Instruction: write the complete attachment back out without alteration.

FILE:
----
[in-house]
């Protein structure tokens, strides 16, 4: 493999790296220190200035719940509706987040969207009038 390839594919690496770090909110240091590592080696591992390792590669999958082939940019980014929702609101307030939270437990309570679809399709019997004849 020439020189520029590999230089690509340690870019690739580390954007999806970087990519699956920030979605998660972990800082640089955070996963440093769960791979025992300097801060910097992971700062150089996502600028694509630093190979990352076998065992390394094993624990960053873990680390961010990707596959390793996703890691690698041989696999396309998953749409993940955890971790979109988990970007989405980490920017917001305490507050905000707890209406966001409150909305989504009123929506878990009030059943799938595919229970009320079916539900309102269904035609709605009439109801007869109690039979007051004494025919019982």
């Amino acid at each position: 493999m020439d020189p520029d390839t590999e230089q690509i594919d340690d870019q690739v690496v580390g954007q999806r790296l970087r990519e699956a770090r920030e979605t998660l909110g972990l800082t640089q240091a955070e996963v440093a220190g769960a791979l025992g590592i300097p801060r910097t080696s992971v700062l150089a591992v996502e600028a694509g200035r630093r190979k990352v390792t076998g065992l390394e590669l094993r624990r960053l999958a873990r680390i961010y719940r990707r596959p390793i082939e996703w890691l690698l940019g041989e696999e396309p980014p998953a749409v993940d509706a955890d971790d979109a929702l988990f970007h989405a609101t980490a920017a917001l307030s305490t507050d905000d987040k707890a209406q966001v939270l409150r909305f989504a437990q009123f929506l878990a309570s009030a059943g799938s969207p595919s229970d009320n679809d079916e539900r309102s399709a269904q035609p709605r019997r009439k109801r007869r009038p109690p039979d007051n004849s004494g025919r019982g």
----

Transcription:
[in-house]
């Protein structure tokens, strides 16, 4: 493999790296220190200035719940509706987040969207009038 390839594919690496770090909110240091590592080696591992390792590669999958082939940019980014929702609101307030939270437990309570679809399709019997004849 020439020189520029590999230089690509340690870019690739580390954007999806970087990519699956920030979605998660972990800082640089955070996963440093769960791979025992300097801060910097992971700062150089996502600028694509630093190979990352076998065992390394094993624990960053873990680390961010990707596959390793996703890691690698041989696999396309998953749409993940955890971790979109988990970007989405980490920017917001305490507050905000707890209406966001409150909305989504009123929506878990009030059943799938595919229970009320079916539900309102269904035609709605009439109801007869109690039979007051004494025919019982």
């Amino acid at each position: 493999m020439d020189p520029d390839t590999e230089q690509i594919d340690d870019q690739v690496v580390g954007q999806r790296l970087r990519e699956a770090r920030e979605t998660l909110g972990l800082t640089q240091a955070e996963v440093a220190g769960a791979l025992g590592i300097p801060r910097t080696s992971v700062l150089a591992v996502e600028a694509g200035r630093r190979k990352v390792t076998g065992l390394e590669l094993r624990r960053l999958a873990r680390i961010y719940r990707r596959p390793i082939e996703w890691l690698l940019g041989e696999e396309p980014p998953a749409v993940d509706a955890d971790d979109a929702l988990f970007h989405a609101t980490a920017a917001l307030s305490t507050d905000d987040k707890a209406q966001v939270l409150r909305f989504a437990q009123f929506l878990a309570s009030a059943g799938s969207p595919s229970d009320n679809d079916e539900r309102s399709a269904q035609p709605r019997r009439k109801r007869r009038p109690p039979d007051n004849s004494g025919r019982g």